How to use Regus on the road
A quick guide
Ah, Regus! A network I've loved long before I started travelling. Regus is a shared office network spanning 900 cities and 3,000 locations. Let's take a look at how it works, shall we?
The information presented is based on what was known on May 23, 2018. If the information is no longer correct, please send me an email addressing the issue. Thanks!
How it works
Some cities have tens of offices to choose from. Many are situated in airports, city centers and business parks. But not exclusively!
Now you book, and voila! You can show up at the office at the selected date. That's pretty brilliant if you ask me. And, well, since you're reading this, I assume you were asking me ;)
The meeting room speaks for itself. They're not really meant for a team to be crunching hours, because they can be rather expensive. They're meant to give you a very impressive face outwards to your clients, and thus are often found in very attractive locations with very attractive views. But also - for Regus - very attractive prices.
The day office is your private office. It's either yours alone or shared the with the team you're inviting along.
The co-working or campus solution gives you a desk in a shared office space. Usually there's 4 to 8 desks, but this vary a lot. The upside here is obviously the possibility to expand your network and meet awesome people. I also experience quite often that I get the co-work office to myself, or even that I'm given a day office at the same price.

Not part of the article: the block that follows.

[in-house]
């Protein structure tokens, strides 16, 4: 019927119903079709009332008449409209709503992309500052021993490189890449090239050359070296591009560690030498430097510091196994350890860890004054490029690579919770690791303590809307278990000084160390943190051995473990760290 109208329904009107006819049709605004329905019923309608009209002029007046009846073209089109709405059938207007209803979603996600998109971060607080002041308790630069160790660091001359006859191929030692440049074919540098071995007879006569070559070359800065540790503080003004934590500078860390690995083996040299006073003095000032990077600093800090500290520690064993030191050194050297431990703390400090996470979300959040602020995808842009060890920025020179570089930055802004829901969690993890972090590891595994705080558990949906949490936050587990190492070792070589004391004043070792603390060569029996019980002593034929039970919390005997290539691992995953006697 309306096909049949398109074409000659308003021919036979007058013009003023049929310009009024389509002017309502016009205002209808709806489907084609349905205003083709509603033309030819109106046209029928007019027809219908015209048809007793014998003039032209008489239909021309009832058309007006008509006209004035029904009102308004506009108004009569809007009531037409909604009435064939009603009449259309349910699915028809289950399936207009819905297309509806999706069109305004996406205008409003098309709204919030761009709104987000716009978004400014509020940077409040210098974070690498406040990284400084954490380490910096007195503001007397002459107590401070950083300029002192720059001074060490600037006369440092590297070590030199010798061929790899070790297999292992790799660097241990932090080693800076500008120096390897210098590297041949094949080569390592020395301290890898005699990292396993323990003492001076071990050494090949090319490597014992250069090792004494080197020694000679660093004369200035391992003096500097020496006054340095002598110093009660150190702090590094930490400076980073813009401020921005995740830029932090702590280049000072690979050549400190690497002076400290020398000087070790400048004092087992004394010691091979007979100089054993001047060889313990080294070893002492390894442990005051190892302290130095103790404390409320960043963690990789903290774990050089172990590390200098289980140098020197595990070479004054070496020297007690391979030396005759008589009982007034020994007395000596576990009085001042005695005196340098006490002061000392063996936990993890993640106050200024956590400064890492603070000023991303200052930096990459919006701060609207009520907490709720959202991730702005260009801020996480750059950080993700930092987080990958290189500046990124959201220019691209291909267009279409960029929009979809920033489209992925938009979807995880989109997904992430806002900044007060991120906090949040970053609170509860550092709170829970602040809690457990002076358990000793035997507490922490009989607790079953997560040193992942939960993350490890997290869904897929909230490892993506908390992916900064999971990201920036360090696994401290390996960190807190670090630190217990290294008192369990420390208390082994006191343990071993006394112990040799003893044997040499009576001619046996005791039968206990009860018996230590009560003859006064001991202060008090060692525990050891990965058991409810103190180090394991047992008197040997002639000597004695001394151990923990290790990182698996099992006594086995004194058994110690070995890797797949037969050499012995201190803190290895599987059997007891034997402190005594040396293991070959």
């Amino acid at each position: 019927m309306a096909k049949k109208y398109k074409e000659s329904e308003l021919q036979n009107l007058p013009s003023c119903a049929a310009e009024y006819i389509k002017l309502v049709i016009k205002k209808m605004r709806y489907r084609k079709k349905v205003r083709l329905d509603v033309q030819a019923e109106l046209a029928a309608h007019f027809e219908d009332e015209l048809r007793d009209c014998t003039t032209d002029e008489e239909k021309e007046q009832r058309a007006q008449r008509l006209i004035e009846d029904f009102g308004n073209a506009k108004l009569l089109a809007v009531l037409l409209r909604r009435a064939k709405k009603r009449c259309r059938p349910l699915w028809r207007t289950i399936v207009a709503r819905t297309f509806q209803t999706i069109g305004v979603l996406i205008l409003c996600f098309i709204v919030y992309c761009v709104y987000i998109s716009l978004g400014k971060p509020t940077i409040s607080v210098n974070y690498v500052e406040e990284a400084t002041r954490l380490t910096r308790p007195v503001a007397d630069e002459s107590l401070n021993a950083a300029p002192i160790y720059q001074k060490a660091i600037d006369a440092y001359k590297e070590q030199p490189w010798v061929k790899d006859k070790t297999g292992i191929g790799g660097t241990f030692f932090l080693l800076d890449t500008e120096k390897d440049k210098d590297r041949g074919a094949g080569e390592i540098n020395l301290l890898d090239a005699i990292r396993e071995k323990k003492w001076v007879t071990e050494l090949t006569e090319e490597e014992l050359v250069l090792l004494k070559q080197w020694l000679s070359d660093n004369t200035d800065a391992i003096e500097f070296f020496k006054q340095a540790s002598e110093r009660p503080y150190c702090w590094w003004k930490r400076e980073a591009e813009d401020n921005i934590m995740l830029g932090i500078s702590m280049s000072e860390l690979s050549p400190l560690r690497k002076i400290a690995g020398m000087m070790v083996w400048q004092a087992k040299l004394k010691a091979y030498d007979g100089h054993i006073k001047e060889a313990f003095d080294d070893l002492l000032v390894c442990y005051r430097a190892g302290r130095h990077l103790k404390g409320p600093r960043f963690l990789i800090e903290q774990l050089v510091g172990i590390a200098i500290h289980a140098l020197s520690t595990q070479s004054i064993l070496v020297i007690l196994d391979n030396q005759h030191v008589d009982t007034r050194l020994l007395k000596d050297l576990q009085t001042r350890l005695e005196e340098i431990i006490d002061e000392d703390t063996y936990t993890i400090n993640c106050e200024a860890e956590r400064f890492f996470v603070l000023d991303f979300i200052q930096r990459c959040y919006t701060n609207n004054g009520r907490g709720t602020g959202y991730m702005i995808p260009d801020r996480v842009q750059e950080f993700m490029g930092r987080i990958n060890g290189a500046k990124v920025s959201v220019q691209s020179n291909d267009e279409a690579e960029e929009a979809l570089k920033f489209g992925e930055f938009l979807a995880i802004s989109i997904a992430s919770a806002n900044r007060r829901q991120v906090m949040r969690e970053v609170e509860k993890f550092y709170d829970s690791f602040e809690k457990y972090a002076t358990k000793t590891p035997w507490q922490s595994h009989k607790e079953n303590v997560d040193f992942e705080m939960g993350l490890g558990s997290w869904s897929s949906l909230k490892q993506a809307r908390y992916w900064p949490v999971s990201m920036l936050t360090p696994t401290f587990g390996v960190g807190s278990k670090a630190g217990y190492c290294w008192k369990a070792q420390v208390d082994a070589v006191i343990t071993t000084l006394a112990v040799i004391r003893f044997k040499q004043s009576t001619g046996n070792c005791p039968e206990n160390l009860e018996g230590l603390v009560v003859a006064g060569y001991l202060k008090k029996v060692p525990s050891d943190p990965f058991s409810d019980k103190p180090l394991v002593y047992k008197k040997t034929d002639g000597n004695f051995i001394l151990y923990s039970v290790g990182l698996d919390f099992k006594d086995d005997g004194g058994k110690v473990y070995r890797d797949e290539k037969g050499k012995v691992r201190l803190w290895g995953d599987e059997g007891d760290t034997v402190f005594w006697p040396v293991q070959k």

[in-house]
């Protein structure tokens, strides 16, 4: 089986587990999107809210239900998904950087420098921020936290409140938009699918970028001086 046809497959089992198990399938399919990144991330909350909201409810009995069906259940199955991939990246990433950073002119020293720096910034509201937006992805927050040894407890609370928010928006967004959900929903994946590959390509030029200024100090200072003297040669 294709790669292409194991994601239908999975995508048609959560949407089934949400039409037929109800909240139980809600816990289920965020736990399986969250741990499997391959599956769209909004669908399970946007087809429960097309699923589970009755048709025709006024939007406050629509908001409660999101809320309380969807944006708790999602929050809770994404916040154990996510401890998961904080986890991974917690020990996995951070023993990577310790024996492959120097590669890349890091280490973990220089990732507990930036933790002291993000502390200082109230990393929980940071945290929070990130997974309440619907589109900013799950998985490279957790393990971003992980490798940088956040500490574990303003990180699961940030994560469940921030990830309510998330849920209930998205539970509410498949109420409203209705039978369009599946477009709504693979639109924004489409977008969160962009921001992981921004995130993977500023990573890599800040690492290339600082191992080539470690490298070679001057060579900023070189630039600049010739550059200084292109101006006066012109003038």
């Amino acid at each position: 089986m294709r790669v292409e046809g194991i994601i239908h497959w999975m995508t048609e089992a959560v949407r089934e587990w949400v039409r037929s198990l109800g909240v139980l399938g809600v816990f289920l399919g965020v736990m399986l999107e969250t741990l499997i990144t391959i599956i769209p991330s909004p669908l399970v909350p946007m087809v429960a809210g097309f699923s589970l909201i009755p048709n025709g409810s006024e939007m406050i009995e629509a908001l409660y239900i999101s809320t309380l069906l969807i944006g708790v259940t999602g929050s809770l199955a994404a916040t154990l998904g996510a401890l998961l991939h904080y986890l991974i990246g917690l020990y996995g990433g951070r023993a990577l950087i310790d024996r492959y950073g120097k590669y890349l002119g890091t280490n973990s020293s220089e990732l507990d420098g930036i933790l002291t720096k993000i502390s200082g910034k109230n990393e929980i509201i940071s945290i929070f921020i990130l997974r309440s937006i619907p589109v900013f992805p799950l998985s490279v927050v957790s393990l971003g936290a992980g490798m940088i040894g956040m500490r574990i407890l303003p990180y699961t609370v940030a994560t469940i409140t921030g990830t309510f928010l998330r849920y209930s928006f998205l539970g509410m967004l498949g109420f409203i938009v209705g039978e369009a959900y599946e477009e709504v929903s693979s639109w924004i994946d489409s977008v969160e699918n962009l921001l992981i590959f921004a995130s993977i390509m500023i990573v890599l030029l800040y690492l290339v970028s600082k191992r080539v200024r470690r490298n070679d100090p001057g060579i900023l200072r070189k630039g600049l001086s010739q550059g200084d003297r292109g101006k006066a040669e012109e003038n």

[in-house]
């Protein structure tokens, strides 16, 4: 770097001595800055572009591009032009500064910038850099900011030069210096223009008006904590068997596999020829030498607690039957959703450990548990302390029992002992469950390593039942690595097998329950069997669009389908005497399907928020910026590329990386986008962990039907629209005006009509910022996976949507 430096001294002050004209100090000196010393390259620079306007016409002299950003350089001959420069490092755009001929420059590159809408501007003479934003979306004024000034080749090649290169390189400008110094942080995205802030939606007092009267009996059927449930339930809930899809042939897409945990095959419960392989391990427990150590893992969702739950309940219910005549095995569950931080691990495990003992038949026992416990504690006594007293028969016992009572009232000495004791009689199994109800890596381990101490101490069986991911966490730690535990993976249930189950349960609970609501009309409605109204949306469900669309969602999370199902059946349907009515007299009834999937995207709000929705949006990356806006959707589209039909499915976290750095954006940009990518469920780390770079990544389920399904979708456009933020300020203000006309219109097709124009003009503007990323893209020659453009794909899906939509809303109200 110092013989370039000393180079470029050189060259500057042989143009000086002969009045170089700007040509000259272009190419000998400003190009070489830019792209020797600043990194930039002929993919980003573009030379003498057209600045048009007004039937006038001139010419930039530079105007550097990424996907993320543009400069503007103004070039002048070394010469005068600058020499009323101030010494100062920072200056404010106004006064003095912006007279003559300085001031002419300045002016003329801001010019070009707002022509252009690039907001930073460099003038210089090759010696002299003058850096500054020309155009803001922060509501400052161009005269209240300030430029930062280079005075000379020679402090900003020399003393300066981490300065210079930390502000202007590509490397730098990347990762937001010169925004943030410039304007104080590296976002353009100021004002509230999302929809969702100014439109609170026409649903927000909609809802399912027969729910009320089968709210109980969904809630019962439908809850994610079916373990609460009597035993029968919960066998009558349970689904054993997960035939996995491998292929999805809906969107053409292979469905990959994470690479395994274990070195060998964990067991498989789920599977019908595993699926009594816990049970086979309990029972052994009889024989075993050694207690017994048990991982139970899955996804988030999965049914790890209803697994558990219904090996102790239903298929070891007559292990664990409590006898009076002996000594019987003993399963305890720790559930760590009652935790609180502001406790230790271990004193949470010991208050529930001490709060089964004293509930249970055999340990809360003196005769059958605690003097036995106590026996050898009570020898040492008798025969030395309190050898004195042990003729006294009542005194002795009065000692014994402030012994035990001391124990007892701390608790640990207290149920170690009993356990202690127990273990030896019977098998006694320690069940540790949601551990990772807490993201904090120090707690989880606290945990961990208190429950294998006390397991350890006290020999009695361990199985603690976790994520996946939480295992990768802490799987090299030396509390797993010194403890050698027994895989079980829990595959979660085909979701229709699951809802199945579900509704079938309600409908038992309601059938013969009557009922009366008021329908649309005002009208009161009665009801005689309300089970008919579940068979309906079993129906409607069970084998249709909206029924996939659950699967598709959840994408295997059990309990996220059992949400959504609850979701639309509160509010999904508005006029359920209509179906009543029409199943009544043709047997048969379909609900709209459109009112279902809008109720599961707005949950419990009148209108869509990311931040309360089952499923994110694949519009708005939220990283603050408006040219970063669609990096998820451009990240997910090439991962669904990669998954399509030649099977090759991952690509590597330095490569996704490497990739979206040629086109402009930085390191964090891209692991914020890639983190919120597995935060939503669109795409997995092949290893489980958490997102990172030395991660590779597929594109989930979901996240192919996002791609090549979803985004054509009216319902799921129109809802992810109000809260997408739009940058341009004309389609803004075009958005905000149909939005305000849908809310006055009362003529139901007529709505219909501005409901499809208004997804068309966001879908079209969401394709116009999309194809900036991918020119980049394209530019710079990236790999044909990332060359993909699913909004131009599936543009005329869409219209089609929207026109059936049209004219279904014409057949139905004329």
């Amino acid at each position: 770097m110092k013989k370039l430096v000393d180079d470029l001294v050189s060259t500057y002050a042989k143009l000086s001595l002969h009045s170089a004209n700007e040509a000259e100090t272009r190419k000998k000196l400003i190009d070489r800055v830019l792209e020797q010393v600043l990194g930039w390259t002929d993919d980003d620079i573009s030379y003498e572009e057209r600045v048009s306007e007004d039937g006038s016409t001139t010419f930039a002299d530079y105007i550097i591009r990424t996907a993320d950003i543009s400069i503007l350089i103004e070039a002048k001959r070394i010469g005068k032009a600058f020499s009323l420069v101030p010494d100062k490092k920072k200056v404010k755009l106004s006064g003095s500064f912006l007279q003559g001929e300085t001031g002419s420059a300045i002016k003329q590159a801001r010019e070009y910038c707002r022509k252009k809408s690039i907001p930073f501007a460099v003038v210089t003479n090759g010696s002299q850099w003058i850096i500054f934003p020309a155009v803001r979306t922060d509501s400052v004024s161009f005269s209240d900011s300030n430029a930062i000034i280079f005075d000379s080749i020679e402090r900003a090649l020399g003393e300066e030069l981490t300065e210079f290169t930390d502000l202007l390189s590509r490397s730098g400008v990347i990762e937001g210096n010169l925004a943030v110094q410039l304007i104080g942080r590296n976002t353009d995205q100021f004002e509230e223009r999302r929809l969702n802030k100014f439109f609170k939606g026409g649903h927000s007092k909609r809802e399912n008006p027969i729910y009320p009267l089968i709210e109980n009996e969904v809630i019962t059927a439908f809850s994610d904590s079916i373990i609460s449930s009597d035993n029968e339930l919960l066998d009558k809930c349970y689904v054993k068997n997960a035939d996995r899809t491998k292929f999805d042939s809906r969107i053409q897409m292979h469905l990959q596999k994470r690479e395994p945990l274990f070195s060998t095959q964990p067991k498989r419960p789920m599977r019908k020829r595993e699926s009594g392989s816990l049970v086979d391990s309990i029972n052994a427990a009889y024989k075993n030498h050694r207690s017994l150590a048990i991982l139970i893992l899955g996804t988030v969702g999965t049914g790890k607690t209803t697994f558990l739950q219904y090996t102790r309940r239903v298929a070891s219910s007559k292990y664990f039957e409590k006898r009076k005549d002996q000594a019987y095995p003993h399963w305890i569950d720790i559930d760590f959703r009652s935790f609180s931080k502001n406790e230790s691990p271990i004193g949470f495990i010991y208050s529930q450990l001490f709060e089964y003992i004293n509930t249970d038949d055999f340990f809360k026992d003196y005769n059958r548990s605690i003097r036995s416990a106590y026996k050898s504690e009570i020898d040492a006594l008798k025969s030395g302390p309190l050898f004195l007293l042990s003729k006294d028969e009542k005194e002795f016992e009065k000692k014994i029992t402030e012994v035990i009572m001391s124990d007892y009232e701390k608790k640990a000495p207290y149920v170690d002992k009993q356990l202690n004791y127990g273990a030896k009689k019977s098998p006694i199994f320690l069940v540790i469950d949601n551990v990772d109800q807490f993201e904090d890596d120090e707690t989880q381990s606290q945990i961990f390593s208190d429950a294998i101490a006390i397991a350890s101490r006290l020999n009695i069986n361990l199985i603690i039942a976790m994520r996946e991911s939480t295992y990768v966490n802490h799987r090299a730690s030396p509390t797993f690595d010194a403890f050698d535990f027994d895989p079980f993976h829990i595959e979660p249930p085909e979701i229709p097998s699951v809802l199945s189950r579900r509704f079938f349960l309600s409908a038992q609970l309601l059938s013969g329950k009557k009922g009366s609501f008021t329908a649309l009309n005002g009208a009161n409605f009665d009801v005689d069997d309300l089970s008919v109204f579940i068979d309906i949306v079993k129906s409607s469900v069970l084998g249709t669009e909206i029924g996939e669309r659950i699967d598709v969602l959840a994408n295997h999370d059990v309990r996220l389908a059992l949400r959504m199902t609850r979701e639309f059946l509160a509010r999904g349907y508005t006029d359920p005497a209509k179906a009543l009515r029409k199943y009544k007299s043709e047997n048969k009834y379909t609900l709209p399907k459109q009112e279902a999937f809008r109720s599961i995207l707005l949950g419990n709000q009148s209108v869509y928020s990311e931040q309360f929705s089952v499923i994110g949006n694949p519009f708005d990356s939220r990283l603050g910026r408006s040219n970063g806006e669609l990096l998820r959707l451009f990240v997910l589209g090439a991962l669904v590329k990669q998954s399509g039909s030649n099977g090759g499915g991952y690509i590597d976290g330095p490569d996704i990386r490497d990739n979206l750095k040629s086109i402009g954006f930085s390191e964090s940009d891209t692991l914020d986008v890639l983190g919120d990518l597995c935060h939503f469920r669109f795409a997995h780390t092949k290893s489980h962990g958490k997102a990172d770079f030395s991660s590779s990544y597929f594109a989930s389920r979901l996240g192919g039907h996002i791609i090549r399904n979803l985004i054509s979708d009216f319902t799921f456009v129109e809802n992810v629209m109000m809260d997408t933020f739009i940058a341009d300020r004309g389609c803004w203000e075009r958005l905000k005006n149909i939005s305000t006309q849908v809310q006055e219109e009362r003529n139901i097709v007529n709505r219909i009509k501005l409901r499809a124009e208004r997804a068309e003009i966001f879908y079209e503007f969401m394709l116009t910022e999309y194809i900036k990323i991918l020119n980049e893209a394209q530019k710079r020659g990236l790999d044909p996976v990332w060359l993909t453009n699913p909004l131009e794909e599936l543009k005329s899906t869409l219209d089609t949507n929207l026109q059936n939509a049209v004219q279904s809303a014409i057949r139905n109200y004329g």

The BusinessWorld membership exists in a number of levels, providing gradual entry to: business lounges, co-working spaces and then day offices.
The cool thing is that BusinessWorld works world-wide out of the box. You can use it in your home town only, if you wish. Or you can use it where available on the entire globe!
Kill the routine
Routines are very tiresome for a person like me, and having 17 offices at my disposal in Copenhagen alone was gold for my producitivity.
To make something great even better, you start to build up a network of people from all parts of life. You know what's up with an accountant's kids as well as the hourly rate of web developer. Most of whom you can weave into your own network.